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Back to 2014 Annual Meeting Abstracts


The Art of Documentation for TAVR Reimbursement
Elizabeth K. Walsh, Wilson Szeto, Nimesh Desai, Prashanth Vallabhajosyula, Saif Anwaruddin, Jay Giri, Howard Herrmann, Joseph Bavaria.
University of Pennsylvania, Philadelphia, PA, USA.

OBJECTIVE: On May 1, 2012 CMS (Centers for Medicare and Medicaid) and FDA (Food and Drug Administration) made a landmark decision by instituting mandatory national guidelines for aortic stenosis patients treated with TAVR (Transcatheter Aortic Valve Replacement). These rules would be used to enforce reimbursement for TAVR implants and to ensure that heart teams are trained and that patient outcomes would be tracked to better understand the benefit to the patient in real world outside of a trial. The purpose of this paper is to discuss the proper TAVR documentation to ensure compliance with the NCD (National Care Decision) guidelines.
METHODS: From November 15, 2007 through July 11, 2012 308 TAVR patients' reimbursements were reviewed. The heart team also sent down with the hospital billing and coders to understand how the abstractors determined codes to be assigned. An expert heart failure physician was consulted to ensure the correct definition and the documentation being used by the team. Templates were designed so that key elements of documentation were not inadvertently omitted.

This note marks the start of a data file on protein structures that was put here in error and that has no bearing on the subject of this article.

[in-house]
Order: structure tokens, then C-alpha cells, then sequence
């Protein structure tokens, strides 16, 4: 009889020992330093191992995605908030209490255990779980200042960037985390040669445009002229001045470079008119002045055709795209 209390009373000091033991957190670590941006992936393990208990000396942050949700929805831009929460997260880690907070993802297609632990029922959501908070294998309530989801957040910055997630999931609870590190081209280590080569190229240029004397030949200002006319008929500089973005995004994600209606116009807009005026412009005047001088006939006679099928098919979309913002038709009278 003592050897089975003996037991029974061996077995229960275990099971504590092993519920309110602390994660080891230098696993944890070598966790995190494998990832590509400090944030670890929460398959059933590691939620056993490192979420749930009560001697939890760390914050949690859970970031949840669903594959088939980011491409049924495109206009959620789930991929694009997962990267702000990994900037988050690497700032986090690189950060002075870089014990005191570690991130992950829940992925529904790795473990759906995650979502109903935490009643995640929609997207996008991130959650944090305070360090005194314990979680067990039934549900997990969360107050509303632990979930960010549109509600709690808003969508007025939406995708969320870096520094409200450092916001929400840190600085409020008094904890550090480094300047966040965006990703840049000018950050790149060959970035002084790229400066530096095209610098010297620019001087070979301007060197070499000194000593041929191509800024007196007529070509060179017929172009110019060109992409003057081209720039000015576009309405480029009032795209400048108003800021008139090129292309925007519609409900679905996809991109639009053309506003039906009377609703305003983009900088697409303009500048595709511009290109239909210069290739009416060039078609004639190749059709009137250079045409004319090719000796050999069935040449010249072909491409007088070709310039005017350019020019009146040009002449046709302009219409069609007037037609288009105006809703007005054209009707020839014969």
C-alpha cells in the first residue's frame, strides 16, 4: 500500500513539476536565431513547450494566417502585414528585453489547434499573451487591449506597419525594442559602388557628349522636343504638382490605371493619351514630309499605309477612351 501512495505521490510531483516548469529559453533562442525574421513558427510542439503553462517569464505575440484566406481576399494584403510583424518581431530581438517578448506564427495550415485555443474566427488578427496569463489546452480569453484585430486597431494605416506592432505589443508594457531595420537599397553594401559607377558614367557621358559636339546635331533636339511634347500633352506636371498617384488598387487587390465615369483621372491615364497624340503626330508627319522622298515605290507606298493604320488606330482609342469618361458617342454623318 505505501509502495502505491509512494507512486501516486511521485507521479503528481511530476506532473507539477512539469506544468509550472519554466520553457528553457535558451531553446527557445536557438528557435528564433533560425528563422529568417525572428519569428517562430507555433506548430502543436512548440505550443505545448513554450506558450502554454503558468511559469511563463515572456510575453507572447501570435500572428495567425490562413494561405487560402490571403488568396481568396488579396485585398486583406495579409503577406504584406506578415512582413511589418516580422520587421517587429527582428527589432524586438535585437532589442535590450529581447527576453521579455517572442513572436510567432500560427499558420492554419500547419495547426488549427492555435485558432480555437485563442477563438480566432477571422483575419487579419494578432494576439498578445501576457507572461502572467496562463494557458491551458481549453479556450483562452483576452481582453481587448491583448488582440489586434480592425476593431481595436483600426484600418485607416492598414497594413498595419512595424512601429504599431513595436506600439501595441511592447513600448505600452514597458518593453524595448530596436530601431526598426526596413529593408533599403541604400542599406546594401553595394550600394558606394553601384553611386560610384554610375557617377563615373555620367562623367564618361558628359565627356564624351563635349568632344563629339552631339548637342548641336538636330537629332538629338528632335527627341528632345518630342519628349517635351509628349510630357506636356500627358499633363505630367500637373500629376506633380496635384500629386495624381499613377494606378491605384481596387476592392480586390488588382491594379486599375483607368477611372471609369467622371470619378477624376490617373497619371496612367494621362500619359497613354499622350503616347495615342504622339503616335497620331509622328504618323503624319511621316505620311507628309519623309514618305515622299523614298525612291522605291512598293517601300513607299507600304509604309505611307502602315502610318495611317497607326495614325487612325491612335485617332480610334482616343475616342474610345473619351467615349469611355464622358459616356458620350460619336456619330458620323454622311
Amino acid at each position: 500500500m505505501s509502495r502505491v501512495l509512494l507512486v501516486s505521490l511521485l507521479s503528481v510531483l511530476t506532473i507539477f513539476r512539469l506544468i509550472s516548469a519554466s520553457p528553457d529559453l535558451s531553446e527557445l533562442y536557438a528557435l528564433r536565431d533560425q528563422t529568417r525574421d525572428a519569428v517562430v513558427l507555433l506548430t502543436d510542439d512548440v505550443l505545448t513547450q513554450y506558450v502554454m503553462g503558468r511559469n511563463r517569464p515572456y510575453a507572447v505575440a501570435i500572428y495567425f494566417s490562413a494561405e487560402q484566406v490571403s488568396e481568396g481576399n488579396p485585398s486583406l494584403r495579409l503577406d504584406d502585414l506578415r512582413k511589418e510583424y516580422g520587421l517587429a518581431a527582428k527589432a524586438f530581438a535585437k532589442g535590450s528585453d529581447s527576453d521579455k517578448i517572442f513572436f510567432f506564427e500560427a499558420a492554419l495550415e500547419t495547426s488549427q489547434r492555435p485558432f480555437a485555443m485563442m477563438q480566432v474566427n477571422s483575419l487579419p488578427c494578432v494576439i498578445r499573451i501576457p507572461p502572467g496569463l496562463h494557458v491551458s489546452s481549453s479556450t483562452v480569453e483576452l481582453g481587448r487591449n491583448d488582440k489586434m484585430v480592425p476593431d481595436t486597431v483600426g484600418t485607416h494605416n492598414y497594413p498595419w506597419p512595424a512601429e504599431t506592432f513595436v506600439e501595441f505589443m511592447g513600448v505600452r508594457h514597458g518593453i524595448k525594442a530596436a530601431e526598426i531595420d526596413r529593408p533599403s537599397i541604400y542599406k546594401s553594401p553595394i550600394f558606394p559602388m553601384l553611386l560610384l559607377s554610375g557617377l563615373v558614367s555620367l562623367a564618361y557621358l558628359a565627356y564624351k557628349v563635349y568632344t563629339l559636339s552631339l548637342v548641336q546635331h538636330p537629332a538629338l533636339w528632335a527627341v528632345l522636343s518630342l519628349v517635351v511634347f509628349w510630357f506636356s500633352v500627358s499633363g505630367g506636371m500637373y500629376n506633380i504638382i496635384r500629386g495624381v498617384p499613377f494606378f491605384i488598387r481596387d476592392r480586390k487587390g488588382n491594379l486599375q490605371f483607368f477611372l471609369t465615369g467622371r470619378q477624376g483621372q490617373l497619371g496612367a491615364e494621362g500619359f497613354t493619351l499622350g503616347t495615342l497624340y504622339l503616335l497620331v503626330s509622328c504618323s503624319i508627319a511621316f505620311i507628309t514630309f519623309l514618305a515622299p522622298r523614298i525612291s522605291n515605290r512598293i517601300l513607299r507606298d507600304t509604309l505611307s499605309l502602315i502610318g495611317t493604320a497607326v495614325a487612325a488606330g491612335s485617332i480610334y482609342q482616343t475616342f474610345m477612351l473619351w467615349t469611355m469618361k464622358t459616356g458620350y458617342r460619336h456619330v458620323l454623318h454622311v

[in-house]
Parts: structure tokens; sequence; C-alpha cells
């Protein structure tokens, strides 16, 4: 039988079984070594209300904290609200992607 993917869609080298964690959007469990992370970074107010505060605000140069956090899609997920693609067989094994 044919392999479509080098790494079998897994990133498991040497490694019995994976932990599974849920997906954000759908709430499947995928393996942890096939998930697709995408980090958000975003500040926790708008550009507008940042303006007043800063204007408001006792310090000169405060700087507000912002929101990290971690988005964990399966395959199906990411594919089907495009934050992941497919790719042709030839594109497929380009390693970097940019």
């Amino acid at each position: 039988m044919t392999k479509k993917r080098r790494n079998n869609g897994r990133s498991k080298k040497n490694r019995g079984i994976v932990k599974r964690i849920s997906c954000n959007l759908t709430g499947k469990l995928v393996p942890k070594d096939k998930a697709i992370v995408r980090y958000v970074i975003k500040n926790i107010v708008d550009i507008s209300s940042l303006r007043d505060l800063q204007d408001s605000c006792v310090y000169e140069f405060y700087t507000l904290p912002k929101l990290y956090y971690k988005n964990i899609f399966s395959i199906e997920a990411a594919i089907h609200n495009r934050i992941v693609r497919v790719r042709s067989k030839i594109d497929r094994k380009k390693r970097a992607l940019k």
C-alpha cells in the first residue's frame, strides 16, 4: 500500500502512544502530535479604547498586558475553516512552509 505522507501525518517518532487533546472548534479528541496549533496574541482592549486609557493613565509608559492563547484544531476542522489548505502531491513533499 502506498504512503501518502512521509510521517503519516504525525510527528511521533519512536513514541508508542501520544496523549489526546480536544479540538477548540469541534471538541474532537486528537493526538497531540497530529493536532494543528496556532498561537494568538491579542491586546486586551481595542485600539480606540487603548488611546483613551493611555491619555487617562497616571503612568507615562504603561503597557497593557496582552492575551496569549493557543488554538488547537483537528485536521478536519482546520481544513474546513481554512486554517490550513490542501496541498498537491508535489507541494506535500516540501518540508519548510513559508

RESULTS: The findings of the audit revealed a need for consistent and frequent documentation throughout the patients chart. Symptoms of heart failure with evidence, treatment plan and outcomes must coincide Acute on chronic heart failure needs to be clearly stated along with at least one objective confirmatory result such as: elevated BNP (100mg/ml) or NTproBNP (>1800pg/ml), pulmonary congestion on chest x-ray or physical exam demonstrating new volume overload to ensure that the patient will be coded with MCC (Major Complications and Co-Morbidities).
CONCLUSIONS: With the implementation of the NCD, TAVR providers must take steps to ensure the documentation will hold up to scrutiny. Heart teams must audit their programs, communicate with their billing department and examine the documentation in the patient charts. A thorough investigation of the program will reveal discrepancies and educational needs so tools such as templates can be developed and tutelage can be provided.


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